This issues relating to ambulance handovers and turn around delays are not new, they have been in existance for about fourteen years.
Individual acute trusts and ambulance trusts have come up with novel ways of managing delays in offloading patients; some of these involve the use of designated RNs to supervise patients waiting to entre EDs, even the deployment of inflatable 'major incident'.
tents to temporarily house patients waiting to access ED with non critical patients supervised by ambulance technicians.
The overiding solution to the delays lies not with the ED but rather with the hospital and its ability to facilitate patient discharges and have capacity and manpower to accommodate - almost always the cause of ED overload.
I need to read the full leglislative changes but at first glance this is most welcome.
Independent prescribers have been excluded from providing intra-nasal diamorphine for children with painful extremity injuries, the most appropiate route of administration and evidenced as best practice. Instead independent prescribers have needed to obtain intra-venous access in order to provide initial adequate analgesia to this vulnerable. group.
I really hope that the legislative changes incorporate this important aspect of patient care.
Minor Injury Units offer the ideal place for short alcohol interventions, whilst the study specifically looked at urban MIUs I can see no real reason why the number of drink related injuries should be different in rural MIUs.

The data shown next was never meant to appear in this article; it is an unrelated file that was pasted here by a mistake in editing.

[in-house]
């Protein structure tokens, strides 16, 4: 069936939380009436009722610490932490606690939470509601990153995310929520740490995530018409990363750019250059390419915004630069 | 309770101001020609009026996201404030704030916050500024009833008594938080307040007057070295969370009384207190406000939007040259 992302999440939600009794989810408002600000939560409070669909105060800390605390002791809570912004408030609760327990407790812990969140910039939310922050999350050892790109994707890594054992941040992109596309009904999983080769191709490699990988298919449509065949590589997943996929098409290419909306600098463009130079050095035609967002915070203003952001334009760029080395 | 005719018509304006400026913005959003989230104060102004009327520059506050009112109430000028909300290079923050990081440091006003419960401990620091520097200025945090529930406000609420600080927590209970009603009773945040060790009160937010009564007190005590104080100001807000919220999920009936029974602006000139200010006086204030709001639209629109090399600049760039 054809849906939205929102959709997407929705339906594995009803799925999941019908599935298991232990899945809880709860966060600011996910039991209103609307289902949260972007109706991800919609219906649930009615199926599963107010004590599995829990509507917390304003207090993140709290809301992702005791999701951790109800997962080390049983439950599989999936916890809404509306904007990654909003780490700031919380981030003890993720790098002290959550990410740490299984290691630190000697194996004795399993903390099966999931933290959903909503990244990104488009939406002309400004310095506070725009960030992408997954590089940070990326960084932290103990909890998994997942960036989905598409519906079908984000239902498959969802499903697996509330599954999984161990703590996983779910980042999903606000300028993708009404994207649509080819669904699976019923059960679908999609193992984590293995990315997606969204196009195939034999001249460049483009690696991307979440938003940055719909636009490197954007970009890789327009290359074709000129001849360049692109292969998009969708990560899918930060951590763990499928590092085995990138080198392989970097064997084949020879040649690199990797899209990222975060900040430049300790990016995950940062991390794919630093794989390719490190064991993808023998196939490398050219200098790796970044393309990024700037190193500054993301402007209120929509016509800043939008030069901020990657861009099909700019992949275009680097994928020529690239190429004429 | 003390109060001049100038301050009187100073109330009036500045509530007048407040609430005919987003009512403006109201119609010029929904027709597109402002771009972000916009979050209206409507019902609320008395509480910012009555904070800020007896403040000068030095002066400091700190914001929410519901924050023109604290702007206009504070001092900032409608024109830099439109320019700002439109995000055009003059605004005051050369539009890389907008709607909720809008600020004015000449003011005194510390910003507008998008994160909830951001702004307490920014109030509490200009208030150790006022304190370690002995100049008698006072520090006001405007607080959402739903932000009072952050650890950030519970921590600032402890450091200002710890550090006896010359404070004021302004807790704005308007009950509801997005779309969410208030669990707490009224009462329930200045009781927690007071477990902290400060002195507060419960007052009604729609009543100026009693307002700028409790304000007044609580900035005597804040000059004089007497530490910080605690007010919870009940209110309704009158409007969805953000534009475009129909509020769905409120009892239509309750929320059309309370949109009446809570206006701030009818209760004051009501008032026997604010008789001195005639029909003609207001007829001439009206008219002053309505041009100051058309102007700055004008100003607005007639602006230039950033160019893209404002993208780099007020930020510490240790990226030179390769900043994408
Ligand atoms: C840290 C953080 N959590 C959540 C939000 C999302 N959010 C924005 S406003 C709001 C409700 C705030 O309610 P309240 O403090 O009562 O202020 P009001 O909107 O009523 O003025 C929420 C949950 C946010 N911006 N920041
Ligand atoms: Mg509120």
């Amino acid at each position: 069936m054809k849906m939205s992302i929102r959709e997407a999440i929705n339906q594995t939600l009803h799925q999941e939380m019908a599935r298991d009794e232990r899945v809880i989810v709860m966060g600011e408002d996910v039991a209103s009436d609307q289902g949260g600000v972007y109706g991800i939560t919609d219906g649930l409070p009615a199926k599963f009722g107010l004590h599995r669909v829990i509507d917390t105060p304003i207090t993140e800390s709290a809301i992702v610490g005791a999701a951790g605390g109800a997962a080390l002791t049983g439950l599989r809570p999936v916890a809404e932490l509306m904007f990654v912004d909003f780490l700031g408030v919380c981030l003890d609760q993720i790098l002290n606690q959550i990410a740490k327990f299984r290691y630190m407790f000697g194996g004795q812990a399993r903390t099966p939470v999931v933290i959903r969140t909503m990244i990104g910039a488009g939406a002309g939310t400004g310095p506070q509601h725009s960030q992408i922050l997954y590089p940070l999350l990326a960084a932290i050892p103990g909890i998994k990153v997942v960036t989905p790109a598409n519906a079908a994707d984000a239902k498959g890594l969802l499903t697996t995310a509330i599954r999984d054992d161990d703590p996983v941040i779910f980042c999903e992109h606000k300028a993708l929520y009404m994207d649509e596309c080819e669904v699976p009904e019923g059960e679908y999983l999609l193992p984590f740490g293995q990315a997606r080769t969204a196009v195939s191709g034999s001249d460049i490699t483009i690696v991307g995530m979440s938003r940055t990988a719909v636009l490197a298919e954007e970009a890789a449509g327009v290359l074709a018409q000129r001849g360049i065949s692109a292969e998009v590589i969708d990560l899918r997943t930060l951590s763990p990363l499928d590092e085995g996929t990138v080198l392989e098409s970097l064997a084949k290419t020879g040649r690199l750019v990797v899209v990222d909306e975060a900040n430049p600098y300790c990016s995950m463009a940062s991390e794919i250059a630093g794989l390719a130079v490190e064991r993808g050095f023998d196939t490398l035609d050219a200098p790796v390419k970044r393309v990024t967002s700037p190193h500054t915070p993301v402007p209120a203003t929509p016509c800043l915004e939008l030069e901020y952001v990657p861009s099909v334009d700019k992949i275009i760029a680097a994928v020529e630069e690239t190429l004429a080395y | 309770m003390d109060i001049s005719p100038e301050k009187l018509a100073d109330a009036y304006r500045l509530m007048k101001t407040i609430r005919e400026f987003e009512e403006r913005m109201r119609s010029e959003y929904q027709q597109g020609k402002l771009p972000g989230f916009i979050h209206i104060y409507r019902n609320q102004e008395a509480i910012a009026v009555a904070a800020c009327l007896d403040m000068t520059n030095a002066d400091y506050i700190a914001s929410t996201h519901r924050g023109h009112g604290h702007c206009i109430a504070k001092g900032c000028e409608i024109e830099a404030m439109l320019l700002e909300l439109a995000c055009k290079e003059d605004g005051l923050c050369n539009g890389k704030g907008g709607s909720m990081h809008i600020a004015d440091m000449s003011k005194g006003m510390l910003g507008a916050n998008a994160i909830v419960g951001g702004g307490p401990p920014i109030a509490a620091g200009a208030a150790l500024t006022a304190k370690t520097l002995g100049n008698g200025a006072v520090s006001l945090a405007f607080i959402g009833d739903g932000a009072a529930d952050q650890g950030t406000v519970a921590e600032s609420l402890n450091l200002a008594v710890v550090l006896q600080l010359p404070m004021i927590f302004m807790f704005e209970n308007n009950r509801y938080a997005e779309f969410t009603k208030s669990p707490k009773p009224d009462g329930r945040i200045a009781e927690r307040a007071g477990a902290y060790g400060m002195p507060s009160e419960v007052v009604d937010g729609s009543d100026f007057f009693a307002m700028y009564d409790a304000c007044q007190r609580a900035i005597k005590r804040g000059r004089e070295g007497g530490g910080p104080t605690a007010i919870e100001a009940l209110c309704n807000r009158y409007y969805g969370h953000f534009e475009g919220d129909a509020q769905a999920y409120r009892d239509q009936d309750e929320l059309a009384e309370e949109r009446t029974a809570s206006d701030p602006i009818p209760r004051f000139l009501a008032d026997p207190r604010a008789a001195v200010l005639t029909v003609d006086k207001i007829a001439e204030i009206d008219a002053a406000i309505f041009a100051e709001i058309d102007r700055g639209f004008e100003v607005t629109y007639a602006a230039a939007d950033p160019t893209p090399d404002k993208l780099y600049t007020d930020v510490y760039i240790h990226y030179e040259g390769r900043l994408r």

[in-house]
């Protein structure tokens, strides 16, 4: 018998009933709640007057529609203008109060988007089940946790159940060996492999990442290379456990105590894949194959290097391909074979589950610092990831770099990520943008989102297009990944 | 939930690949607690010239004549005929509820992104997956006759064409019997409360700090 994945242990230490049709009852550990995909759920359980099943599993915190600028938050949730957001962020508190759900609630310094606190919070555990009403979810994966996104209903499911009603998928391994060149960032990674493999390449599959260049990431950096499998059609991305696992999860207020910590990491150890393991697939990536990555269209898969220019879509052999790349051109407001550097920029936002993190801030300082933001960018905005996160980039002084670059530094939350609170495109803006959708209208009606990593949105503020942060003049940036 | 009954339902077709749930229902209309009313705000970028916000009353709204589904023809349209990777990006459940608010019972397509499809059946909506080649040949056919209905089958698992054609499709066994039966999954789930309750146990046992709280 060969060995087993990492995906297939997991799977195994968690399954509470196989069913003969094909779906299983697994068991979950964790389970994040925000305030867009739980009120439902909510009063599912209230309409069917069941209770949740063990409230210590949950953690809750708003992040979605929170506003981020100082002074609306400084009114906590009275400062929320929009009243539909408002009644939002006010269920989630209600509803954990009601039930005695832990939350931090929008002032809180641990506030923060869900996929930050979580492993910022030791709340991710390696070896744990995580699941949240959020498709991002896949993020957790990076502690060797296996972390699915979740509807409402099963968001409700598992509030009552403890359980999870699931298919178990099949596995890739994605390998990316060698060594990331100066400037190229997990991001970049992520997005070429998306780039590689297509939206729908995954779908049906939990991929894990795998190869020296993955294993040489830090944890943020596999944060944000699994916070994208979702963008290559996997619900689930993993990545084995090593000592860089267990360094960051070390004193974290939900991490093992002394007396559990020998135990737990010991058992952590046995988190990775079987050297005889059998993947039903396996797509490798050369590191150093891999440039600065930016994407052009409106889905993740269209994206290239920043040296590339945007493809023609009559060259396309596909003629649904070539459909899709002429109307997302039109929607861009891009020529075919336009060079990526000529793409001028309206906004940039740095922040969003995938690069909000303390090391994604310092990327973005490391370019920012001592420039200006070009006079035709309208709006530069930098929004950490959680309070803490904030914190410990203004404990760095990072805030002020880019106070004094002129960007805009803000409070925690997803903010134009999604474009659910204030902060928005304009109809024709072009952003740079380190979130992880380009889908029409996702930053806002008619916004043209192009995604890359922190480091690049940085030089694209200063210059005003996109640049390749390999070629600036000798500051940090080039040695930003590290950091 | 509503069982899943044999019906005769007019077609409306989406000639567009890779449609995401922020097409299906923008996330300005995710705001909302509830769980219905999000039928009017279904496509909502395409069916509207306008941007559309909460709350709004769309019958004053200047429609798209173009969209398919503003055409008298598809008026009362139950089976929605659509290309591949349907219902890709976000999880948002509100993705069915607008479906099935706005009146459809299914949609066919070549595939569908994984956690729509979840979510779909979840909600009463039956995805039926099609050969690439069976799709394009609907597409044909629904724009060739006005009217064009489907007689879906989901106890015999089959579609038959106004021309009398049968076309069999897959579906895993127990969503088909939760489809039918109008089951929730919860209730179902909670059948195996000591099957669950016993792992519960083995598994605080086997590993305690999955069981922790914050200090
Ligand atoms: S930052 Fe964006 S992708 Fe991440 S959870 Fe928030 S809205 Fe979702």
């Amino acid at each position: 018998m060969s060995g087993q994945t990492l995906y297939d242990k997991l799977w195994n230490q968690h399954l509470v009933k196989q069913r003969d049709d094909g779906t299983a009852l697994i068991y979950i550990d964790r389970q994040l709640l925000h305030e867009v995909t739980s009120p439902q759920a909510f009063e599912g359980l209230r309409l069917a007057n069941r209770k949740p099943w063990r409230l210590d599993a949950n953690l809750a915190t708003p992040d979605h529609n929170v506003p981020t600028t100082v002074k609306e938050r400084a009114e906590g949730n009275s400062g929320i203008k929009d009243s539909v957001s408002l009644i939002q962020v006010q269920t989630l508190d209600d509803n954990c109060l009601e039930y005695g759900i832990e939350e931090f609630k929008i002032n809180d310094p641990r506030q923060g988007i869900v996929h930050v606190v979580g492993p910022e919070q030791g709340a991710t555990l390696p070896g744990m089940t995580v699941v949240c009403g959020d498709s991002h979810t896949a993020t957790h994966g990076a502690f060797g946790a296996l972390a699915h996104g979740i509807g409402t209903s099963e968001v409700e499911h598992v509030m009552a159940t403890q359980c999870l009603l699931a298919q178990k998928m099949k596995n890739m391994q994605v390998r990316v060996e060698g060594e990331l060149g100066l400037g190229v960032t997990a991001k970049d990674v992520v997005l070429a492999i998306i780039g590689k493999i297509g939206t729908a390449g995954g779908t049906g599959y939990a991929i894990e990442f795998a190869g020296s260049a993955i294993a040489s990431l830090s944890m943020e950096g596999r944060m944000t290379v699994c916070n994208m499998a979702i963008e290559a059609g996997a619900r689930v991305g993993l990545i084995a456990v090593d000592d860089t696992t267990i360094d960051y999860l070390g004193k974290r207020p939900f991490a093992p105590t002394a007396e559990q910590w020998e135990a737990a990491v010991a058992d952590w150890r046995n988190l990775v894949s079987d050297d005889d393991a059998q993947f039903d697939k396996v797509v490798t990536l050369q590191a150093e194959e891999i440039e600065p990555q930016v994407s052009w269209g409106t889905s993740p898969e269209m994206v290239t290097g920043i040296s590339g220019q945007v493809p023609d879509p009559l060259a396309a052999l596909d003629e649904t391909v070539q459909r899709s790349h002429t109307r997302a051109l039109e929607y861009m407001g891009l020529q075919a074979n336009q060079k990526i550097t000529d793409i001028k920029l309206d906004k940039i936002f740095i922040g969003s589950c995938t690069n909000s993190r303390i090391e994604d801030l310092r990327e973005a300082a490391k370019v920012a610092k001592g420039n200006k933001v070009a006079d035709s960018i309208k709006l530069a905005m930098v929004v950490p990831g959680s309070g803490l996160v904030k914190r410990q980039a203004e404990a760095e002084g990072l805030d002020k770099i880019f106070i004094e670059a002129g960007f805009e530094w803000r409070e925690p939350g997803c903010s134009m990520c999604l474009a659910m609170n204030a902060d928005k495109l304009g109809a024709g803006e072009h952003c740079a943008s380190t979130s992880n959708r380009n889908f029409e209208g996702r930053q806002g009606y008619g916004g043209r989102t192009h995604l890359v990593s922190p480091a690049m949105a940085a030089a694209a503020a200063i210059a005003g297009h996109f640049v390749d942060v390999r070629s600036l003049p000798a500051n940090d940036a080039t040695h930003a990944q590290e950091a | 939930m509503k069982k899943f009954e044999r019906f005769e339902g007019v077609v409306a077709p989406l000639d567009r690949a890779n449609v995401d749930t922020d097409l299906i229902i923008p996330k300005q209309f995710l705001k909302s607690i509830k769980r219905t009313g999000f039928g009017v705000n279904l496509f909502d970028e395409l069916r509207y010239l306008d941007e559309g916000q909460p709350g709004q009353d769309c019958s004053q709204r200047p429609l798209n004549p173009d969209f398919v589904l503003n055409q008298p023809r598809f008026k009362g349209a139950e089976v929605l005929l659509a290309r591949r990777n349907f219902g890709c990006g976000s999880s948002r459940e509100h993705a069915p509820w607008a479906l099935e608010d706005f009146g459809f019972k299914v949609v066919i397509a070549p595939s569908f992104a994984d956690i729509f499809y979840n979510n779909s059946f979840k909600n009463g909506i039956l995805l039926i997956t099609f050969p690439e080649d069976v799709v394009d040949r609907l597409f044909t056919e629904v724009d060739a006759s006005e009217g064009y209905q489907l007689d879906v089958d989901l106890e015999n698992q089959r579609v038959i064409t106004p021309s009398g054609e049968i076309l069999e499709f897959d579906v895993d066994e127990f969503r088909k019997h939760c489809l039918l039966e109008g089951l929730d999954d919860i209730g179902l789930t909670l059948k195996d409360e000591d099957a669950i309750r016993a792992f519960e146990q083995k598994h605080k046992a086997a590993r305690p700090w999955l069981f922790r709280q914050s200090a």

Emergency nurses are very familiar and competent with managing alcohol related injuries both in the acute phase and those with delayed presentations.
The use of short 'alcohol interventions' in EDs is well established - this should be very easily transferable to the MIU environment.
Emergency Nurse Practitioners in MIUs should be providing comparable services (with comparable outcomes)to EDs for 'non-life threat' patients.
This is encouraging news for Scotland, however, it does not define the ENP role (something the NMC has still not addressed). Most important though is, at what level are these nurses functioning at, and what impact are they making on clinical care and waiting times? Ideally they should be managing at least 96% of their patients as 'completed episodes' in the MIU setting with a similar percentage in EDs.
Effective use of ENPs in EDs can result in the majority of ambulatory patients being successfully managed with the same 'outcomes' as other staff groups.
A study of Welsh ED and MIU services should show a similar increase. The above questions need to be asked across the UK.
I see no reason that the administration of naloxone should not be witheld from individuals who have OD'd on heroin - it must be comparable to the use of an epi-pen for use in patients with acute anaphylaxis.
For prison staff who are concerned about its use - would a pgd be applicable?
Surely to withold its administration would be negligent.
Somerset Community Health